Interstate 5 approaches the Roseburg city limits one mile south of the Exit 124 partial-cloverleaf interchange with Oregon 138 (Harvard Boulevard). Oregon 138 provides a direct route into downtown Roseburg via its one-way street couplet of Oak Street (east) and Washington Street (west). The state highway crosses a pair of bridges over the Umpqua River east of the Madrone Street traffic light adjacent to Interstate 5. Photo taken 03/31/05.
Now within the city of Roseburg, Exit 124 leaves Interstate 5 northbound for Oregon 138 (Harvard Boulevard) east. Harvard Boulevard comprises and east-west arterial between Lookingglass Road and Madrone Street in west Roseburg. Oregon 138 meanwhile merges with Oregon 99 along Stephens Street north out of downtown to Diamond Lake Boulevard. The state highway continues east of Roseburg 71 miles to Diamond Lake on an Oregon Scenic Byway. Photo taken 03/31/05.
Interstate 5 north & Oregon 138 west
Oregon 138 westbound merges onto Interstate 5 north for a 12-mile overlap to Sutherlin. The tandem first meet Garden Valley Boulevard north of the Umpqua River in north Roseburg. Garden Valley Boulevard meets the freeway at the Exit 125 six-ramp partial cloverleaf interchange midway between Oregon 99 (Stephens Street) and Stewart Parkway. Garden Valley Road splits with Melrose Road west of Roseburg. The city of Roseburg began as a claim purchased by New Yorker Aaron Rose. Rose traveled west over the Applegate Trail and platted a town site in 1850. The settlement began as stop along the Oregon-California Trail, officially garnering its name of Roseburg in 1857. Incorporation followed in 1872, coinciding with the arrival of the O&C Railroad and growth of the local agricultural industry. Expansion of the city continued through the 20th century as Roseburg claimed itself as an economic center for the timber industry. 2.8 million acres of commercial forest lands surround Roseburg throughout Douglas County today, helping to maintain the timber industry in town. Photo taken 04/01/05.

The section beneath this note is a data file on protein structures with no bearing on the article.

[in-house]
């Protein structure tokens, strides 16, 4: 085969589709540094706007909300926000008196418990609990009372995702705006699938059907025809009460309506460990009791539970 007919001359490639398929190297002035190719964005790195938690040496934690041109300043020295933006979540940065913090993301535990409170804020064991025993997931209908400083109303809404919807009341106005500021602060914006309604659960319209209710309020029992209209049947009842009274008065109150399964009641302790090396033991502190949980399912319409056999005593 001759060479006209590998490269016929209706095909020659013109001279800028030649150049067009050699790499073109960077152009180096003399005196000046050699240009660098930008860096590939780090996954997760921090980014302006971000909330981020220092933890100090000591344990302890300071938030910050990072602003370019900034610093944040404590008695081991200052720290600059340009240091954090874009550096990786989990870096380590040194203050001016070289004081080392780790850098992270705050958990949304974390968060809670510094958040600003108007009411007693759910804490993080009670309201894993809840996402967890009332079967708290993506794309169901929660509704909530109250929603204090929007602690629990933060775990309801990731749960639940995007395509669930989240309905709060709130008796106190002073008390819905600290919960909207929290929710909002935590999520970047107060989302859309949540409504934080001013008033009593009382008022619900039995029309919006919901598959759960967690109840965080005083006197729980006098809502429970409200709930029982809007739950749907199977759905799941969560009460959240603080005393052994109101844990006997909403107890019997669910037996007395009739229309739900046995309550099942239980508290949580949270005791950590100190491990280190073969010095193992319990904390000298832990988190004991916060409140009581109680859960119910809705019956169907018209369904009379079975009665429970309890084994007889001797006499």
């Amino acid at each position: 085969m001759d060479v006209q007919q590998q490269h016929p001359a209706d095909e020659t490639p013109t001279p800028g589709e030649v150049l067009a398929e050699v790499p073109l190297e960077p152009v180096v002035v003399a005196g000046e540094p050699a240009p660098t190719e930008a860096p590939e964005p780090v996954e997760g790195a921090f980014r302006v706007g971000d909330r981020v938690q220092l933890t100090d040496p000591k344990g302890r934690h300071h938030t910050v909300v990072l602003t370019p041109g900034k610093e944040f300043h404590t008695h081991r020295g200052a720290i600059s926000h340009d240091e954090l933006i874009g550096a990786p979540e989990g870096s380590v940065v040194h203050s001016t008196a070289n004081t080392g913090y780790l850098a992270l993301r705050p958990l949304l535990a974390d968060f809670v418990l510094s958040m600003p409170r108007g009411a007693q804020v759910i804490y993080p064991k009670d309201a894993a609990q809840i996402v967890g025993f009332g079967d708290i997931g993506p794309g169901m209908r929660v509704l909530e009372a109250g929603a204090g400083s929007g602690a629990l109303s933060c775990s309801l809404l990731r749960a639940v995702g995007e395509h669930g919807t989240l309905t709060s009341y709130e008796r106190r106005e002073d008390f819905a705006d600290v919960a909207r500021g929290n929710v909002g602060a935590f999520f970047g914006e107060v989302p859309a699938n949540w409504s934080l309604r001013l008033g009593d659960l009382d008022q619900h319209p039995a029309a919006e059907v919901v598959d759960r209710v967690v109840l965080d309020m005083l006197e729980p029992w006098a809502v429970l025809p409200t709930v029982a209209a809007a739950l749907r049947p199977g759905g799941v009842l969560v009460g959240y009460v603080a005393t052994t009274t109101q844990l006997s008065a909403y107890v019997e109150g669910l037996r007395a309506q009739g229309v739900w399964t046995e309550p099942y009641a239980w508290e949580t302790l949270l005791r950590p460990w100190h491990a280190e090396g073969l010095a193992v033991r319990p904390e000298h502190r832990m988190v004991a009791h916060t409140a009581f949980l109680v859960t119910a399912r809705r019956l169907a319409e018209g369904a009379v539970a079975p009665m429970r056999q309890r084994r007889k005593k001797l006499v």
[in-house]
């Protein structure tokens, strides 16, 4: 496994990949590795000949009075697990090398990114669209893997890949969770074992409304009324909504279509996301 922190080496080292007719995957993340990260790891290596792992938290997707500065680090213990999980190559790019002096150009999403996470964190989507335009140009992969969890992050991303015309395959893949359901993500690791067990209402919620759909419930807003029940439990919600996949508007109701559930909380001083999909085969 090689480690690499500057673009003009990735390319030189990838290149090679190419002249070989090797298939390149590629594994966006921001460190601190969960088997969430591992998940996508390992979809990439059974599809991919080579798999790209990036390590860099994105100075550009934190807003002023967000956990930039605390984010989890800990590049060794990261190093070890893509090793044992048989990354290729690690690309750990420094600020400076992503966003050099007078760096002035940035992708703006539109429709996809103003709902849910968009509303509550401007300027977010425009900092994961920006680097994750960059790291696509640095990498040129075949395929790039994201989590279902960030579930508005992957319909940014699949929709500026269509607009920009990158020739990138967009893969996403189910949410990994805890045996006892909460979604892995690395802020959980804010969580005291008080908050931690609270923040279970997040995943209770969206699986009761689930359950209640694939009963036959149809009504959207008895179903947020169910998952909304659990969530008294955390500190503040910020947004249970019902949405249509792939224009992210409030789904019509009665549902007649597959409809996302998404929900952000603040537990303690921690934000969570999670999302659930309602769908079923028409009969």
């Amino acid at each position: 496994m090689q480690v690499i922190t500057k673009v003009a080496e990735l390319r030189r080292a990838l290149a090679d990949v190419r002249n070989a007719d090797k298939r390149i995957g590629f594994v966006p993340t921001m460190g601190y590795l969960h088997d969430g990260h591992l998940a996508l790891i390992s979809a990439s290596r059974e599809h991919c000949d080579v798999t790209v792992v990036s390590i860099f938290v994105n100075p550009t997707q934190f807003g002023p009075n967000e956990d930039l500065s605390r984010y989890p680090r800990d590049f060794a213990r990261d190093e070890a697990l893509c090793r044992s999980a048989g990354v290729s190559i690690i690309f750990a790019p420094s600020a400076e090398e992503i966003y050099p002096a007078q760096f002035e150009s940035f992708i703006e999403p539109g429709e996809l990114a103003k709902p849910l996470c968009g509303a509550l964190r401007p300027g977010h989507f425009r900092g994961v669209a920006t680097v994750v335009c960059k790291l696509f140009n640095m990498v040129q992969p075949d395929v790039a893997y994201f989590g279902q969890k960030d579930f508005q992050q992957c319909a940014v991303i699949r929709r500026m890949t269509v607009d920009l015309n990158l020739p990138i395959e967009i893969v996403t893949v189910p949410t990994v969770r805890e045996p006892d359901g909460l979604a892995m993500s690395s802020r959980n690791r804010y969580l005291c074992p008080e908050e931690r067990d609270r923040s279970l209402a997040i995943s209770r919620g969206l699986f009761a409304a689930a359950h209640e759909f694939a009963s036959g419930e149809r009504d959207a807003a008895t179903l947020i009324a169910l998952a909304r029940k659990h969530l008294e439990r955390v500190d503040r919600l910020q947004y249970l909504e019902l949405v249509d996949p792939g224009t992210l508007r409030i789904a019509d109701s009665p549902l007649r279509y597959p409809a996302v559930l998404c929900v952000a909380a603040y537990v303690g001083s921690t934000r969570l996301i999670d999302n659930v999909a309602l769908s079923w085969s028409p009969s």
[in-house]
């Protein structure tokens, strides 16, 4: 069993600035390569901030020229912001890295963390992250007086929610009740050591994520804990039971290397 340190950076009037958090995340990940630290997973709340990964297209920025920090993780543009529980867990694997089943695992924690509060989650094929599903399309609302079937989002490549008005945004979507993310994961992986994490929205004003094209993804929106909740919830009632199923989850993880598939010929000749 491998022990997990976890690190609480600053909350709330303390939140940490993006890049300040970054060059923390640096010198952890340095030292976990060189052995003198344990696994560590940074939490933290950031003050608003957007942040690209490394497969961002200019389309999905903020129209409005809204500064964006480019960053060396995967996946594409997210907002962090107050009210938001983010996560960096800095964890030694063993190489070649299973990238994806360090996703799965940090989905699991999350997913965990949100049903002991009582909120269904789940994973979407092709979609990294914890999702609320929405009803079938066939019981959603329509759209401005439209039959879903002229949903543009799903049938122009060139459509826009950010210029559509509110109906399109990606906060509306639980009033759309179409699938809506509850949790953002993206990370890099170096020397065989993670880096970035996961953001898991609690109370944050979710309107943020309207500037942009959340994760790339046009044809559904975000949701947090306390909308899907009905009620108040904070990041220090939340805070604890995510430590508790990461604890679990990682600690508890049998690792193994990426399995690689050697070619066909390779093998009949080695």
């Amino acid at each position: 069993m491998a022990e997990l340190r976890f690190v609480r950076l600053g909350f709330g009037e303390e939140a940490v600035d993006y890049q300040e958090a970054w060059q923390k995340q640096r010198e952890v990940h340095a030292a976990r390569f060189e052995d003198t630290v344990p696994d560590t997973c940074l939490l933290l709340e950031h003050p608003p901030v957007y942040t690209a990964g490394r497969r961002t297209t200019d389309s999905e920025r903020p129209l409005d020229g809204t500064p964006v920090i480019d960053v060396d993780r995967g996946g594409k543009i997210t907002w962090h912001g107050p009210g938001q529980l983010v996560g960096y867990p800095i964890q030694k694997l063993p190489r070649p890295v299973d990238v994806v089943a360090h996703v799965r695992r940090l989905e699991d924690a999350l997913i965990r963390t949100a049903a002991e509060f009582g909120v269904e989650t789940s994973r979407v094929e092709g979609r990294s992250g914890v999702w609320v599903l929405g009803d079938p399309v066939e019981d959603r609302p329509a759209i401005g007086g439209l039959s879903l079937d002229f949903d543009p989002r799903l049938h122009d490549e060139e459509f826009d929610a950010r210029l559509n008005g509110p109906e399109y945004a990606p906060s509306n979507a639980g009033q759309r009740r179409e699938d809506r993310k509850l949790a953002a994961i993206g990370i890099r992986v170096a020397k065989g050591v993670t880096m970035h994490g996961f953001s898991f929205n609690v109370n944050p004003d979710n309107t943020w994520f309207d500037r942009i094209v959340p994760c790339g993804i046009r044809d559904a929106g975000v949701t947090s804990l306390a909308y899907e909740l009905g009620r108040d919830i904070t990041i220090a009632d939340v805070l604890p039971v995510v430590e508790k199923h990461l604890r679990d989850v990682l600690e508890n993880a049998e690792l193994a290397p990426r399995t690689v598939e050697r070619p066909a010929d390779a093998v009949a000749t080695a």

Continuing through north Roseburg to Exit 127 (Edenbower Boulevard) on Interstate 5 north & Oregon 138 west. Edenbower Boulevard arcs north of the Roseburg Regional Airport between Broad Street and Oregon 99 (Stephens Street). Broad Street parallels Interstate 5 southward to Stewart Parkway. Photo taken 04/01/05.



Photo Credits:
2005-03-31, 2005-04-01 by AARoads

Connect with:
Oregon 99 and Historic U.S. 99

Page Updated 11-11-2005.